the solid in the test tubes. If bubbling occurs add up to 30 more drops of HCl until bubbling stops. If
bubbling occurred, centrifuge again. Discard the remaining solid. Keep all the solution.


1. Measure 25mL of 1M Na2CO3 in a graduated cylinder. Transfer the Na2CO3 to the supernatant solution.
2. Stir the solutions together. Then allow 3 minutes for a precipitate to form.
3. Place red litmus paper on a watch glass. Use the end of your stirring rod to transfer a drop of your
solution to the paper. If it is NOT blue, add 5 more milliliters of Na2CO3 solution and let stand for a few
more minutes. Repeat until the litmus is blue.
4. Write you period and group number with pencil on a piece of filter paper and mass it.
5. Fold the paper into a cone and place it in the funnel. Place the funnel in the flask and stick it with water.
6. Slowly filter your solution. Rinse the beaker with water to make sure the entire solid comes out.
7. During this time of filtering, mass a watch glass.
8. When all the water has drained, carefully, using a spatula, place the filter paper, open, on a watch glass.
9. Place the watch glass on the teachers desk so it can be placed in the drying oven over night.
10. On the next day, mass the watch glass and the solid with the filter paper. Then discard.



1. Calculate the mass of Calcium carbonate formed.

2. Calculate the mass of calcium ions in the tablet. (Using dimensional analysis)

3. Find the percent error based on the actual recorded mass of Calcium in the tablet (from procedure 1).

4. Calculate the mass percent of calcium ion in the tablet.

Name: ________________________________ Calcium Ion Post Lab Questions

A different brand of calcium tablet is tested. A sample set of data is given below. For each of the other students,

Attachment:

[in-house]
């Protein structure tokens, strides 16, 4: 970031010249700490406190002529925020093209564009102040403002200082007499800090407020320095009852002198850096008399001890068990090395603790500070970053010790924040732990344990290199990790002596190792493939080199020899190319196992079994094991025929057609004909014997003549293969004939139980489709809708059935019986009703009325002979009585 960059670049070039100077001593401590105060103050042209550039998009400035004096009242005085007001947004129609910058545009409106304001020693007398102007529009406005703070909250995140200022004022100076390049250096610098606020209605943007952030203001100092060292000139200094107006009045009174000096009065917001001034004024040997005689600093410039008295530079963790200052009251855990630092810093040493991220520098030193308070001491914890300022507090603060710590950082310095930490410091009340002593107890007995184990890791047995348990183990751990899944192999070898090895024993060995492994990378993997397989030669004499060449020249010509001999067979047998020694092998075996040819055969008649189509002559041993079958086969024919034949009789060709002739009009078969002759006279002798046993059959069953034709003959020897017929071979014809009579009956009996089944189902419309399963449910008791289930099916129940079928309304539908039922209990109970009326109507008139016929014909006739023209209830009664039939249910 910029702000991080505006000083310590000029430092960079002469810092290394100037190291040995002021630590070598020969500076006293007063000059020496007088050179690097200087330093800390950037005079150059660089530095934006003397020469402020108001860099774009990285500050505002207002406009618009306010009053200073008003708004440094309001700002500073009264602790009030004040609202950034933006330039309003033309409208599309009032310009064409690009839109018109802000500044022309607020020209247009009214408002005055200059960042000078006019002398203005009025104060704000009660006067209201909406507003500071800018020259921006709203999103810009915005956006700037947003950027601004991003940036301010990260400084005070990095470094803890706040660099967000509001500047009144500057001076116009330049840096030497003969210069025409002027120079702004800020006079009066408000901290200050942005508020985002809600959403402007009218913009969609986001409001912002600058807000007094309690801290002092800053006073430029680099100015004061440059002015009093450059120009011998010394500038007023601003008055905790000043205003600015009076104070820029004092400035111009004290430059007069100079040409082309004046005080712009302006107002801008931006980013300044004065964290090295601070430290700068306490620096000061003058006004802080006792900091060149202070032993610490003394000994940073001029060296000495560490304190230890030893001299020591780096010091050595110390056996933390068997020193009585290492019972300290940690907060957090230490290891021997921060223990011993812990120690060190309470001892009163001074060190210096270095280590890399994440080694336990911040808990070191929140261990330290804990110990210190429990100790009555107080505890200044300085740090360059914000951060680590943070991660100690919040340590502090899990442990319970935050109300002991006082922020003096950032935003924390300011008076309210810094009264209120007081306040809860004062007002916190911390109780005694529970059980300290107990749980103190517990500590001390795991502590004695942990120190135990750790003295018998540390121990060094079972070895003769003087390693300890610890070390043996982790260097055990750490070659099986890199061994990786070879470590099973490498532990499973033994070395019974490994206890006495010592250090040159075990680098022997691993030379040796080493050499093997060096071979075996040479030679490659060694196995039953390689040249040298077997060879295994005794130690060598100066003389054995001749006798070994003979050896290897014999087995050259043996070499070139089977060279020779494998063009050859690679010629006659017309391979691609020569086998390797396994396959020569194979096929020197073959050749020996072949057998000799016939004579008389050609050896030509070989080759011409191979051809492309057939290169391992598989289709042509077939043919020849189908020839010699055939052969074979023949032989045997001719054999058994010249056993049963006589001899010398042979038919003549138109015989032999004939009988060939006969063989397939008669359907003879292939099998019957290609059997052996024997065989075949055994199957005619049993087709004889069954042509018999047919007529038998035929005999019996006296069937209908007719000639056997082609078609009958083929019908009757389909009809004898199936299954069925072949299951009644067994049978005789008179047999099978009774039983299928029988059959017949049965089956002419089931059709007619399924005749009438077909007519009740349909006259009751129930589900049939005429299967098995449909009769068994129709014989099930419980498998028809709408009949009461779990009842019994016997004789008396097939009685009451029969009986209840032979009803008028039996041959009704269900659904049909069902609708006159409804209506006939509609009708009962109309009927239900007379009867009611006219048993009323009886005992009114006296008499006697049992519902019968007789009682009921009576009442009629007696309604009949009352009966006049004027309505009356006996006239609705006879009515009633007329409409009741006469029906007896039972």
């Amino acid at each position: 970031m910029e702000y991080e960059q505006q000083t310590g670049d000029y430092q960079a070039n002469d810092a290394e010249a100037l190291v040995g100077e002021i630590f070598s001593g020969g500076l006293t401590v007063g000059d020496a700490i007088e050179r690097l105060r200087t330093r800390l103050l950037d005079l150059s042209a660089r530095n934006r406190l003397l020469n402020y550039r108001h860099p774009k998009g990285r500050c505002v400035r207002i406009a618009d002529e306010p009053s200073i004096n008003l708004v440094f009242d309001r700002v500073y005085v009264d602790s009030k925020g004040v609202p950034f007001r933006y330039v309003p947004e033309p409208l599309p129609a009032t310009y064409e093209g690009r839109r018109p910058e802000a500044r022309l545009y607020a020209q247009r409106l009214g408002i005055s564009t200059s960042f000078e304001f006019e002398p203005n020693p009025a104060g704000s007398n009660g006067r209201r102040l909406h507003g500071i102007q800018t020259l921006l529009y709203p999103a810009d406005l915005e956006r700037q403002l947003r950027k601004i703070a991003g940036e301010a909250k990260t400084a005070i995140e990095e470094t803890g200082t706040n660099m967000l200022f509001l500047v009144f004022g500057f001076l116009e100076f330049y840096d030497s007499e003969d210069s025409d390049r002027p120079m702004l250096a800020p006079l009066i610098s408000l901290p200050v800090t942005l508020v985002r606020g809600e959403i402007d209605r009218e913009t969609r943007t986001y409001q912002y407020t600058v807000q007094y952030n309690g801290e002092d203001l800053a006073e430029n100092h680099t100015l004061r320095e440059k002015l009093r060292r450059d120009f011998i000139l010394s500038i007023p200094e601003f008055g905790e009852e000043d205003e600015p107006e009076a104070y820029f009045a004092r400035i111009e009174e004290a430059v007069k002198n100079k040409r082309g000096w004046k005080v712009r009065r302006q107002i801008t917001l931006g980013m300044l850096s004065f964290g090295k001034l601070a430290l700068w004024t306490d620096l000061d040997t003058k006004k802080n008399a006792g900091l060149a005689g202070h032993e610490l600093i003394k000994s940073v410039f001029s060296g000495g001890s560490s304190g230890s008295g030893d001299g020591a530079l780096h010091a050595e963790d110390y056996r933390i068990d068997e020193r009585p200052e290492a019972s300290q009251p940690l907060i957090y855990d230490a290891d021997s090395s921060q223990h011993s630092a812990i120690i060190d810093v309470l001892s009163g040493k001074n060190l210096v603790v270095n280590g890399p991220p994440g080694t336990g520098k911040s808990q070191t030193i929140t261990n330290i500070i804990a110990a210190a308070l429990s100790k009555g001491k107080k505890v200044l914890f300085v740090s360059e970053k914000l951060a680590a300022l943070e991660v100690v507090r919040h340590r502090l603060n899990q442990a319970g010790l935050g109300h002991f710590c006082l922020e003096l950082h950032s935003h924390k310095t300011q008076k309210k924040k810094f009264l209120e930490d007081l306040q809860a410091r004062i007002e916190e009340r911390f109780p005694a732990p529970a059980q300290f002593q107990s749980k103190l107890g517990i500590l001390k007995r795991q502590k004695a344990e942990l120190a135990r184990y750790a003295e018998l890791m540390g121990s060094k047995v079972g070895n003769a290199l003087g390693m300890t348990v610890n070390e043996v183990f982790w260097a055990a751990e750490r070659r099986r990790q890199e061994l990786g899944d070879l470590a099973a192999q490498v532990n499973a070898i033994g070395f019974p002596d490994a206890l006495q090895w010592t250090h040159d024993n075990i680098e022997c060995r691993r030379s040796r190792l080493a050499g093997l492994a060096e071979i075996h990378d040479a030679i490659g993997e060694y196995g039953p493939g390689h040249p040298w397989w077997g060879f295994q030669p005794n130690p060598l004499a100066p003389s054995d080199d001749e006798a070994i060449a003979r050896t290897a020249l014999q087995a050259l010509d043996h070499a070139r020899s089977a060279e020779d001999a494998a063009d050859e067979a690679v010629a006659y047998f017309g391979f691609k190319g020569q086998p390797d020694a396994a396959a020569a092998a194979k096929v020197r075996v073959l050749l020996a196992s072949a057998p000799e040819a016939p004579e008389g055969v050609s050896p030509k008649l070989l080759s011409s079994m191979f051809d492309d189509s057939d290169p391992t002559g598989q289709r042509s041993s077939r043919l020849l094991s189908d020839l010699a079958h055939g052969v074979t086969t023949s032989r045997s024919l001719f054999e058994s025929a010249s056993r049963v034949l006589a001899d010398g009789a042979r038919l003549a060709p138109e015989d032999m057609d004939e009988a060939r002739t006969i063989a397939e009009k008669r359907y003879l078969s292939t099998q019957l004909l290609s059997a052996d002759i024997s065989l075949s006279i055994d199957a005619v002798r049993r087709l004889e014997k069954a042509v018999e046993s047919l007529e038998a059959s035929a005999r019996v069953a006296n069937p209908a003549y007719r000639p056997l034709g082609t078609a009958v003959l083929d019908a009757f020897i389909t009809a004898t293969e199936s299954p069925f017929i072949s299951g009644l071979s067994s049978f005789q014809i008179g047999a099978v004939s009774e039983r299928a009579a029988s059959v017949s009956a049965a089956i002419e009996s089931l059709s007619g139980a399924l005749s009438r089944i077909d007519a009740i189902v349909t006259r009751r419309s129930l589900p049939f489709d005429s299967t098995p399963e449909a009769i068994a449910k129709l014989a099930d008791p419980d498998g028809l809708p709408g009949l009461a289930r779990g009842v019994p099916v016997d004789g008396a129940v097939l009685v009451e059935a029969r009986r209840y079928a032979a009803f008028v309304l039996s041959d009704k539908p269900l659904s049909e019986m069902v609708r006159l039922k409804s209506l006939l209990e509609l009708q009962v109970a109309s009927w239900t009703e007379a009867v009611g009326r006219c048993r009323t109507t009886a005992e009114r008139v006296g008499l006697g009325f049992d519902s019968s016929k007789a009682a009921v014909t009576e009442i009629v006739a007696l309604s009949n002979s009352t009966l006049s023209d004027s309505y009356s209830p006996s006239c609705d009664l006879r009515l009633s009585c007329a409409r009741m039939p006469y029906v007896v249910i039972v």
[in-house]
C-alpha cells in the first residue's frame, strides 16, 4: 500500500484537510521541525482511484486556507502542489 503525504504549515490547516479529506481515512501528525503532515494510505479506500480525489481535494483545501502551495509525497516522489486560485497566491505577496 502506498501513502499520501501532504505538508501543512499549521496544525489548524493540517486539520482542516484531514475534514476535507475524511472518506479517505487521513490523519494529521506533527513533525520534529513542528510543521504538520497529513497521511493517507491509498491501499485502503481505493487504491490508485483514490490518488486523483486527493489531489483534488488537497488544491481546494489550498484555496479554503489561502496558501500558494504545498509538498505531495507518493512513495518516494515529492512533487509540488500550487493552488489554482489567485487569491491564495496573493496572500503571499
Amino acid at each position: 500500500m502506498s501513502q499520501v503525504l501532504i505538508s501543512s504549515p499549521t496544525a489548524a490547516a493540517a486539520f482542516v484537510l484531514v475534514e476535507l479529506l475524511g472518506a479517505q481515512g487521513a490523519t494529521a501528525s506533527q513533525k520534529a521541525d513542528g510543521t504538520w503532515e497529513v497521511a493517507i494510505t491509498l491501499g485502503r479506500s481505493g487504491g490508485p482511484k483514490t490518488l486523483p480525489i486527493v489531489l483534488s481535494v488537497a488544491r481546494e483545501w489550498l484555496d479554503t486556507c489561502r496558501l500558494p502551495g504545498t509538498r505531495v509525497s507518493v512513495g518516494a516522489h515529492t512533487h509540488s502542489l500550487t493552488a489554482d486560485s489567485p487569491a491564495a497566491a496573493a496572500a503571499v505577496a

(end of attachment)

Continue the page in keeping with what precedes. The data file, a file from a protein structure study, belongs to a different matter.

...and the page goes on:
read their errors below, and then provide data that would reflect the error in the trial. Last, calculate the percent
of Calcium in each trial.

Great Data Student 2 Student 3 Student 4 Student 5

Student 1
Tablet Mass 2.50g
HCl volume used 16.6 ml
Na2CO3 volume used 25.0mL
Filter paper mass 1.00g
Final mass with filter paper 2.75g
Percent of Ca in the tablet

Student 2: A student has difficulty decanting the supernatant solution from the test tube causing him to
transfer some of the solid along with the solution.
Student 3: When rinsing the binder-material from the test tubes, a student observed small pieces of
undissolved tablet in the solid at the bottom of the tubes.
Student 4: A student found that the litmus paper did not turn blue when tested and then failed to add
additional Na2CO3 solution to the test tube.
Student 5: After labeling the filter paper, a student left wet fingerprints on the paper when transferring it
to the balance to determine its mass.

Explain how each students data was affected by their errors and how that error affected the % Ca in the tablet:

Student 2: ________________________________________________________________________


Student 3: ________________________________________________________________________


Student 4: ________________________________________________________________________


Student 5: ________________________________________________________________________